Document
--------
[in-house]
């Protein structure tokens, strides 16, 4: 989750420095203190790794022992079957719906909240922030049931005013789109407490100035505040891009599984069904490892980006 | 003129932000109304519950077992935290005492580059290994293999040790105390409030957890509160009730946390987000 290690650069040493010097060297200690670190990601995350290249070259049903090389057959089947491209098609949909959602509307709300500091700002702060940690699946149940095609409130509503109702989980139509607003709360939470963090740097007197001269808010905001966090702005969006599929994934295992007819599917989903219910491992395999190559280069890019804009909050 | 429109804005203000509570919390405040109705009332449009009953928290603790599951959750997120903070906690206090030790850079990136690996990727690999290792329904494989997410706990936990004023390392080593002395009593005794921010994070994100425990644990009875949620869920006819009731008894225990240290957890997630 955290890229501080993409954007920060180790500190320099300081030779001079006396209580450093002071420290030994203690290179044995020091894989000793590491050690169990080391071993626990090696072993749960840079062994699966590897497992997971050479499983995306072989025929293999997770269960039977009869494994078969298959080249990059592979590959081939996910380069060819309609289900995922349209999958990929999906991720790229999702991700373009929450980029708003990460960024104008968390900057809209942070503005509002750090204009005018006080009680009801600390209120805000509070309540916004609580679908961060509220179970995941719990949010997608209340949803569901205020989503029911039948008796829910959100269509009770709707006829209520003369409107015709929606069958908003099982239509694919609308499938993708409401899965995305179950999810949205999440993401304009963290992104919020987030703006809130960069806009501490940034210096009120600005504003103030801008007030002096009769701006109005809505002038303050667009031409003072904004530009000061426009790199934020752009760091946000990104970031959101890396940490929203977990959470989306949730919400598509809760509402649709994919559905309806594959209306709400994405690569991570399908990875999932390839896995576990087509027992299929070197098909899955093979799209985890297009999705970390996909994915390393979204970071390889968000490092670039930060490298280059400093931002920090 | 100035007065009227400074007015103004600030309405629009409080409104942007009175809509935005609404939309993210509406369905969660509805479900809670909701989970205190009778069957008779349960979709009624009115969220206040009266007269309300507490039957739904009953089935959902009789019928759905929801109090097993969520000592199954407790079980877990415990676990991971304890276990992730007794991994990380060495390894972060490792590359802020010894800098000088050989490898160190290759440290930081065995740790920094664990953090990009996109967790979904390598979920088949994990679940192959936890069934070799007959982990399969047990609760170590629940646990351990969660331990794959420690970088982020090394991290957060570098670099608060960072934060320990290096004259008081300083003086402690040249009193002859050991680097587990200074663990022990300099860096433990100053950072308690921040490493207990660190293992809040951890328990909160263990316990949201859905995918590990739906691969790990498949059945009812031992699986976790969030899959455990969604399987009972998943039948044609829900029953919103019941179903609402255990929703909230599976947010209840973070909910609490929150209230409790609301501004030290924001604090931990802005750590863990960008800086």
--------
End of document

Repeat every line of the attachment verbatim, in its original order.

[in-house]
């Protein structure tokens, strides 16, 4: 989750420095203190790794022992079957719906909240922030049931005013789109407490100035505040891009599984069904490892980006 | 003129932000109304519950077992935290005492580059290994293999040790105390409030957890509160009730946390987000 290690650069040493010097060297200690670190990601995350290249070259049903090389057959089947491209098609949909959602509307709300500091700002702060940690699946149940095609409130509503109702989980139509607003709360939470963090740097007197001269808010905001966090702005969006599929994934295992007819599917989903219910491992395999190559280069890019804009909050 | 429109804005203000509570919390405040109705009332449009009953928290603790599951959750997120903070906690206090030790850079990136690996990727690999290792329904494989997410706990936990004023390392080593002395009593005794921010994070994100425990644990009875949620869920006819009731008894225990240290957890997630 955290890229501080993409954007920060180790500190320099300081030779001079006396209580450093002071420290030994203690290179044995020091894989000793590491050690169990080391071993626990090696072993749960840079062994699966590897497992997971050479499983995306072989025929293999997770269960039977009869494994078969298959080249990059592979590959081939996910380069060819309609289900995922349209999958990929999906991720790229999702991700373009929450980029708003990460960024104008968390900057809209942070503005509002750090204009005018006080009680009801600390209120805000509070309540916004609580679908961060509220179970995941719990949010997608209340949803569901205020989503029911039948008796829910959100269509009770709707006829209520003369409107015709929606069958908003099982239509694919609308499938993708409401899965995305179950999810949205999440993401304009963290992104919020987030703006809130960069806009501490940034210096009120600005504003103030801008007030002096009769701006109005809505002038303050667009031409003072904004530009000061426009790199934020752009760091946000990104970031959101890396940490929203977990959470989306949730919400598509809760509402649709994919559905309806594959209306709400994405690569991570399908990875999932390839896995576990087509027992299929070197098909899955093979799209985890297009999705970390996909994915390393979204970071390889968000490092670039930060490298280059400093931002920090 | 100035007065009227400074007015103004600030309405629009409080409104942007009175809509935005609404939309993210509406369905969660509805479900809670909701989970205190009778069957008779349960979709009624009115969220206040009266007269309300507490039957739904009953089935959902009789019928759905929801109090097993969520000592199954407790079980877990415990676990991971304890276990992730007794991994990380060495390894972060490792590359802020010894800098000088050989490898160190290759440290930081065995740790920094664990953090990009996109967790979904390598979920088949994990679940192959936890069934070799007959982990399969047990609760170590629940646990351990969660331990794959420690970088982020090394991290957060570098670099608060960072934060320990290096004259008081300083003086402690040249009193002859050991680097587990200074663990022990300099860096433990100053950072308690921040490493207990660190293992809040951890328990909160263990316990949201859905995918590990739906691969790990498949059945009812031992699986976790969030899959455990969604399987009972998943039948044609829900029953919103019941179903609402255990929703909230599976947010209840973070909910609490929150209230409790609301501004030290924001604090931990802005750590863990960008800086």